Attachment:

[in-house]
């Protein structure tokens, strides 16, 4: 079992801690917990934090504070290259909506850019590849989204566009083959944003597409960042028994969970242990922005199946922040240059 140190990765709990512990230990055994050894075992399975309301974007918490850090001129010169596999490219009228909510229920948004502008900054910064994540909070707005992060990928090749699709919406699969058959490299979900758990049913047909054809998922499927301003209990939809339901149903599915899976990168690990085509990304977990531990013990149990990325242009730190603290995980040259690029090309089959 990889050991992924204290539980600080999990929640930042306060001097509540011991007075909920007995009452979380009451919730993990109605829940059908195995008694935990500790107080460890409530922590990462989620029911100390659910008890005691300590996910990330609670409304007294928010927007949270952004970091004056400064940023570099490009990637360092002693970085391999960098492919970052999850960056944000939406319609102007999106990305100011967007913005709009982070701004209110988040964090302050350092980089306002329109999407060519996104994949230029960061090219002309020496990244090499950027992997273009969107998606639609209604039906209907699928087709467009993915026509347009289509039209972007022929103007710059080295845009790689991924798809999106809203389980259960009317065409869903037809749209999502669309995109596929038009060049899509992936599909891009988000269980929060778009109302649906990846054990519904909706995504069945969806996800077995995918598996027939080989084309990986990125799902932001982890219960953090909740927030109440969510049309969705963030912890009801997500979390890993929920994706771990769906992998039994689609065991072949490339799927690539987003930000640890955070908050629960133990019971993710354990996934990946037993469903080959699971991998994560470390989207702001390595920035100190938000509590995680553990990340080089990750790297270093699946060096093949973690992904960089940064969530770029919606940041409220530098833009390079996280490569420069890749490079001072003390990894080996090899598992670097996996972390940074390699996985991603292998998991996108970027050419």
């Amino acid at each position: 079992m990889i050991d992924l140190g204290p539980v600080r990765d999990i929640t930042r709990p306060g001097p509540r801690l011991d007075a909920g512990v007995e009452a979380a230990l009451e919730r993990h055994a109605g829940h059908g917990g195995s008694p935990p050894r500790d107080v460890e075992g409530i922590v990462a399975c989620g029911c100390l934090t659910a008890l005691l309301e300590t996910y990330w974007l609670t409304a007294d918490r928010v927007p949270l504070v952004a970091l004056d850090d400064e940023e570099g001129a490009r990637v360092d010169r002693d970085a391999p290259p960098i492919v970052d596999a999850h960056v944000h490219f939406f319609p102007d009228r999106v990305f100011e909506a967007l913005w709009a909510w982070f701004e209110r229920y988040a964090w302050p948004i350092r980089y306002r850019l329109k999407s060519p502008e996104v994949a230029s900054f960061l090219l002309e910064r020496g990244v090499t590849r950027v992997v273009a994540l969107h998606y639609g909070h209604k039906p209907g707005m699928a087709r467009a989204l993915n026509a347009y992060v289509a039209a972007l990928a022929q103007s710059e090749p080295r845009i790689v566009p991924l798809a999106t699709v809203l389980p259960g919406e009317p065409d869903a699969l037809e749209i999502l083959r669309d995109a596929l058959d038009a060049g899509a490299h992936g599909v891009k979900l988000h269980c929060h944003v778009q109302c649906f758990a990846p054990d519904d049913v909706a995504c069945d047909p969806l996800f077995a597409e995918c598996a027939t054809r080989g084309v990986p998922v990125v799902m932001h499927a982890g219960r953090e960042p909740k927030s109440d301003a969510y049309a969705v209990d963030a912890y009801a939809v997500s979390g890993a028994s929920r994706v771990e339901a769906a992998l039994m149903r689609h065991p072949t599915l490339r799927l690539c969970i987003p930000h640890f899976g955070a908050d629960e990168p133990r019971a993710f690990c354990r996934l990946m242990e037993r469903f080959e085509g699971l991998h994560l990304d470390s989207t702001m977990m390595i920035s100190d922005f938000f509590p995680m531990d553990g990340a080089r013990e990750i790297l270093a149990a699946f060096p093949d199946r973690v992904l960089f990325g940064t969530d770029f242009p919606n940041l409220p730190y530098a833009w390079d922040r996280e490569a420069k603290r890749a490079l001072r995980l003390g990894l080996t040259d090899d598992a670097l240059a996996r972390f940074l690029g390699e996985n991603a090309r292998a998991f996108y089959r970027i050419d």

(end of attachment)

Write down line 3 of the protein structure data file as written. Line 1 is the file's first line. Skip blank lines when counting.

């Amino acid at each position: 079992m990889i050991d992924l140190g204290p539980v600080r990765d999990i929640t930042r709990p306060g001097p509540r801690l011991d007075a909920g512990v007995e009452a979380a230990l009451e919730r993990h055994a109605g829940h059908g917990g195995s008694p935990p050894r500790d107080v460890e075992g409530i922590v990462a399975c989620g029911c100390l934090t659910a008890l005691l309301e300590t996910y990330w974007l609670t409304a007294d918490r928010v927007p949270l504070v952004a970091l004056d850090d400064e940023e570099g001129a490009r990637v360092d010169r002693d970085a391999p290259p960098i492919v970052d596999a999850h960056v944000h490219f939406f319609p102007d009228r999106v990305f100011e909506a967007l913005w709009a909510w982070f701004e209110r229920y988040a964090w302050p948004i350092r980089y306002r850019l329109k999407s060519p502008e996104v994949a230029s900054f960061l090219l002309e910064r020496g990244v090499t590849r950027v992997v273009a994540l969107h998606y639609g909070h209604k039906p209907g707005m699928a087709r467009a989204l993915n026509a347009y992060v289509a039209a972007l990928a022929q103007s710059e090749p080295r845009i790689v566009p991924l798809a999106t699709v809203l389980p259960g919406e009317p065409d869903a699969l037809e749209i999502l083959r669309d995109a596929l058959d038009a060049g899509a490299h992936g599909v891009k979900l988000h269980c929060h944003v778009q109302c649906f758990a990846p054990d519904d049913v909706a995504c069945d047909p969806l996800f077995a597409e995918c598996a027939t054809r080989g084309v990986p998922v990125v799902m932001h499927a982890g219960r953090e960042p909740k927030s109440d301003a969510y049309a969705v209990d963030a912890y009801a939809v997500s979390g890993a028994s929920r994706v771990e339901a769906a992998l039994m149903r689609h065991p072949t599915l490339r799927l690539c969970i987003p930000h640890f899976g955070a908050d629960e990168p133990r019971a993710f690990c354990r996934l990946m242990e037993r469903f080959e085509g699971l991998h994560l990304d470390s989207t702001m977990m390595i920035s100190d922005f938000f509590p995680m531990d553990g990340a080089r013990e990750i790297l270093a149990a699946f060096p093949d199946r973690v992904l960089f990325g940064t969530d770029f242009p919606n940041l409220p730190y530098a833009w390079d922040r996280e490569a420069k603290r890749a490079l001072r995980l003390g990894l080996t040259d090899d598992a670097l240059a996996r972390f940074l690029g390699e996985n991603a090309r292998a998991f996108y089959r970027i050419d």